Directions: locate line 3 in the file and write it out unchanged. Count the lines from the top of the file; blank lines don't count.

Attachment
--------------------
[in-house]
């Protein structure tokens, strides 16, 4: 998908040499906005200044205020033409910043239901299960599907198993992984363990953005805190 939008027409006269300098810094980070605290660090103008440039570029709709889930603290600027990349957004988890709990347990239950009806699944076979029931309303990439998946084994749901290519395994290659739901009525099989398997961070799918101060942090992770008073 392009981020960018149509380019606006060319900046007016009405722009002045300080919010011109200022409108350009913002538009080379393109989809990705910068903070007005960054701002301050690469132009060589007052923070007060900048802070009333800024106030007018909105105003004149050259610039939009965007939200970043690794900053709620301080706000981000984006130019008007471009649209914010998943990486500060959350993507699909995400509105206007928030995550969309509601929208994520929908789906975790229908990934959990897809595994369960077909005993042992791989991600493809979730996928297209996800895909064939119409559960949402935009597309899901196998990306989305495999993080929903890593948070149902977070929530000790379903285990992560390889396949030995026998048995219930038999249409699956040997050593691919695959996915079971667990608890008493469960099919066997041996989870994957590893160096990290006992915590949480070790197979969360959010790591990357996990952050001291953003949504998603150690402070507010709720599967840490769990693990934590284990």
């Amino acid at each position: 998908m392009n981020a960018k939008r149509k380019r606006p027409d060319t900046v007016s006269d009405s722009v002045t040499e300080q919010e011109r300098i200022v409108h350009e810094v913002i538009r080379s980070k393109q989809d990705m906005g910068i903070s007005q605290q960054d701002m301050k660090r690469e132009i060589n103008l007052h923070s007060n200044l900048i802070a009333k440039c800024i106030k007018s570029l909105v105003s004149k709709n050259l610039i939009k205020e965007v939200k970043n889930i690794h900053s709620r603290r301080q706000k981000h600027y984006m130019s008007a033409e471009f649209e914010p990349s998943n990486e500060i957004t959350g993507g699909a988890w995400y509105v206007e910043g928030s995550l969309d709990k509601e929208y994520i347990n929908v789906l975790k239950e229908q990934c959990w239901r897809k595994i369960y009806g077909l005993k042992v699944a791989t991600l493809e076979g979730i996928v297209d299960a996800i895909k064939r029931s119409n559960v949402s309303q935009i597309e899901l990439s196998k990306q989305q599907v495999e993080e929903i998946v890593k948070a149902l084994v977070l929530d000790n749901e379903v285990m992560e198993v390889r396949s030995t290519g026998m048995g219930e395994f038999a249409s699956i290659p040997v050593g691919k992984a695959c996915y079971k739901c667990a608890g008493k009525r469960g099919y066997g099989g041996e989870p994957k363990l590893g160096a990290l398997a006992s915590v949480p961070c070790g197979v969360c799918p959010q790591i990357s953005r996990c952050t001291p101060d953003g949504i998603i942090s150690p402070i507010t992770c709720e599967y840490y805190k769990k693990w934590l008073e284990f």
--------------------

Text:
């Amino acid at each position: 998908m392009n981020a960018k939008r149509k380019r606006p027409d060319t900046v007016s006269d009405s722009v002045t040499e300080q919010e011109r300098i200022v409108h350009e810094v913002i538009r080379s980070k393109q989809d990705m906005g910068i903070s007005q605290q960054d701002m301050k660090r690469e132009i060589n103008l007052h923070s007060n200044l900048i802070a009333k440039c800024i106030k007018s570029l909105v105003s004149k709709n050259l610039i939009k205020e965007v939200k970043n889930i690794h900053s709620r603290r301080q706000k981000h600027y984006m130019s008007a033409e471009f649209e914010p990349s998943n990486e500060i957004t959350g993507g699909a988890w995400y509105v206007e910043g928030s995550l969309d709990k509601e929208y994520i347990n929908v789906l975790k239950e229908q990934c959990w239901r897809k595994i369960y009806g077909l005993k042992v699944a791989t991600l493809e076979g979730i996928v297209d299960a996800i895909k064939r029931s119409n559960v949402s309303q935009i597309e899901l990439s196998k990306q989305q599907v495999e993080e929903i998946v890593k948070a149902l084994v977070l929530d000790n749901e379903v285990m992560e198993v390889r396949s030995t290519g026998m048995g219930e395994f038999a249409s699956i290659p040997v050593g691919k992984a695959c996915y079971k739901c667990a608890g008493k009525r469960g099919y066997g099989g041996e989870p994957k363990l590893g160096a990290l398997a006992s915590v949480p961070c070790g197979v969360c799918p959010q790591i990357s953005r996990c952050t001291p101060d953003g949504i998603i942090s150690p402070i507010t992770c709720e599967y840490y805190k769990k693990w934590l008073e284990f």